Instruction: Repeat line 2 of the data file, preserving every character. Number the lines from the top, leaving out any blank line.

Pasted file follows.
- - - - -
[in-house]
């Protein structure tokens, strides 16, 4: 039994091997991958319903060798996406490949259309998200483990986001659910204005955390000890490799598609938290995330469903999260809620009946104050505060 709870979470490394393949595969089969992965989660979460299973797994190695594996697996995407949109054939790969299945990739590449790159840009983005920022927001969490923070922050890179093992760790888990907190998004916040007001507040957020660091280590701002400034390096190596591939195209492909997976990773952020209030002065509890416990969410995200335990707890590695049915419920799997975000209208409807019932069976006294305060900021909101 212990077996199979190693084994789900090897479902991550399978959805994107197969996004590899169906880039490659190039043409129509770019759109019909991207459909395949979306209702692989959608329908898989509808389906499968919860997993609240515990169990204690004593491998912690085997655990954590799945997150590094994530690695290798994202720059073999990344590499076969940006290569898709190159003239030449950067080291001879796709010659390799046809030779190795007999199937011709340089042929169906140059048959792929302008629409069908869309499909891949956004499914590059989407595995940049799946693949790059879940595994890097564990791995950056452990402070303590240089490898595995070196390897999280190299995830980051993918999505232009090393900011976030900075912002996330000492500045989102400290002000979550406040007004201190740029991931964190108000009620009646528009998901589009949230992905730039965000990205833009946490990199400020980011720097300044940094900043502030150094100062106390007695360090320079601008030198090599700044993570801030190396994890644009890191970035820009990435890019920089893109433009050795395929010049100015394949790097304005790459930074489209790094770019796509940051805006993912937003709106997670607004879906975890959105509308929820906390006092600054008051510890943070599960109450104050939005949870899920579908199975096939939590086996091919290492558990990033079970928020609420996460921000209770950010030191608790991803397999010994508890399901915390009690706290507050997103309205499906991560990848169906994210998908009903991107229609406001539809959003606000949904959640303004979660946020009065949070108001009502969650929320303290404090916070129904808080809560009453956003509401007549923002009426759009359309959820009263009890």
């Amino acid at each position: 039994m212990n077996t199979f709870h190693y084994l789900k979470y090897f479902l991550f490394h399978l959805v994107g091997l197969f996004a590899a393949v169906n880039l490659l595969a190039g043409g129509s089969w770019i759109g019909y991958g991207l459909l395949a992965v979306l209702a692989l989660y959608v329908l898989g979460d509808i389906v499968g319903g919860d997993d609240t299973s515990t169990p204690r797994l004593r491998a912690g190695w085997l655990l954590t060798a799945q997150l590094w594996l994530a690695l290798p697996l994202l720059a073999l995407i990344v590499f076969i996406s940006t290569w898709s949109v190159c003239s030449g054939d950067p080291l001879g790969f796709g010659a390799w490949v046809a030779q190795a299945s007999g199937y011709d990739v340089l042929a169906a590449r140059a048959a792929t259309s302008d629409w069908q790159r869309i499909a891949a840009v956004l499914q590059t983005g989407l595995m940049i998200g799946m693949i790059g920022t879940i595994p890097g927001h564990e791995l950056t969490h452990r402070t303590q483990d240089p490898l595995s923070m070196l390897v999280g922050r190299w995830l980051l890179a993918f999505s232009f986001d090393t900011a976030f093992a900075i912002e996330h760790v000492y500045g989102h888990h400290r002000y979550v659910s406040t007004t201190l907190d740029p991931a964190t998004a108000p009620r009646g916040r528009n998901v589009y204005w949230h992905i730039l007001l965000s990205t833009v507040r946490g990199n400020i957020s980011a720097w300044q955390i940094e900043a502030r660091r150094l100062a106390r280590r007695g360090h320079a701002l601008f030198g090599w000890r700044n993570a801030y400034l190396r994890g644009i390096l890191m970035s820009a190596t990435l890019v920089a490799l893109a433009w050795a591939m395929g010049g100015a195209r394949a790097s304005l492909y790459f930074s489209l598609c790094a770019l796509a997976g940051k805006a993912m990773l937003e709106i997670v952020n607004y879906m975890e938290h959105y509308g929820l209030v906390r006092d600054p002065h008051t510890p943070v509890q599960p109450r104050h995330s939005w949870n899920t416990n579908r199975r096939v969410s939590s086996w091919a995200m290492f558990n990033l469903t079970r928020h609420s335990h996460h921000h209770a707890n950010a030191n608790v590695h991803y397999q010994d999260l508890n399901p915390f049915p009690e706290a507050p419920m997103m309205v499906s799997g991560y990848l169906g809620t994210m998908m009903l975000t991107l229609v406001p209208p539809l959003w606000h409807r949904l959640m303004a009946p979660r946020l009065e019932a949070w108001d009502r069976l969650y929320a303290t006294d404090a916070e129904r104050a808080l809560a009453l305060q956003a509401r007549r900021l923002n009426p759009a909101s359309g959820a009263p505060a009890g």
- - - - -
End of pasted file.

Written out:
């Protein structure tokens, strides 16, 4: 039994091997991958319903060798996406490949259309998200483990986001659910204005955390000890490799598609938290995330469903999260809620009946104050505060 709870979470490394393949595969089969992965989660979460299973797994190695594996697996995407949109054939790969299945990739590449790159840009983005920022927001969490923070922050890179093992760790888990907190998004916040007001507040957020660091280590701002400034390096190596591939195209492909997976990773952020209030002065509890416990969410995200335990707890590695049915419920799997975000209208409807019932069976006294305060900021909101 212990077996199979190693084994789900090897479902991550399978959805994107197969996004590899169906880039490659190039043409129509770019759109019909991207459909395949979306209702692989959608329908898989509808389906499968919860997993609240515990169990204690004593491998912690085997655990954590799945997150590094994530690695290798994202720059073999990344590499076969940006290569898709190159003239030449950067080291001879796709010659390799046809030779190795007999199937011709340089042929169906140059048959792929302008629409069908869309499909891949956004499914590059989407595995940049799946693949790059879940595994890097564990791995950056452990402070303590240089490898595995070196390897999280190299995830980051993918999505232009090393900011976030900075912002996330000492500045989102400290002000979550406040007004201190740029991931964190108000009620009646528009998901589009949230992905730039965000990205833009946490990199400020980011720097300044940094900043502030150094100062106390007695360090320079601008030198090599700044993570801030190396994890644009890191970035820009990435890019920089893109433009050795395929010049100015394949790097304005790459930074489209790094770019796509940051805006993912937003709106997670607004879906975890959105509308929820906390006092600054008051510890943070599960109450104050939005949870899920579908199975096939939590086996091919290492558990990033079970928020609420996460921000209770950010030191608790991803397999010994508890399901915390009690706290507050997103309205499906991560990848169906994210998908009903991107229609406001539809959003606000949904959640303004979660946020009065949070108001009502969650929320303290404090916070129904808080809560009453956003509401007549923002009426759009359309959820009263009890």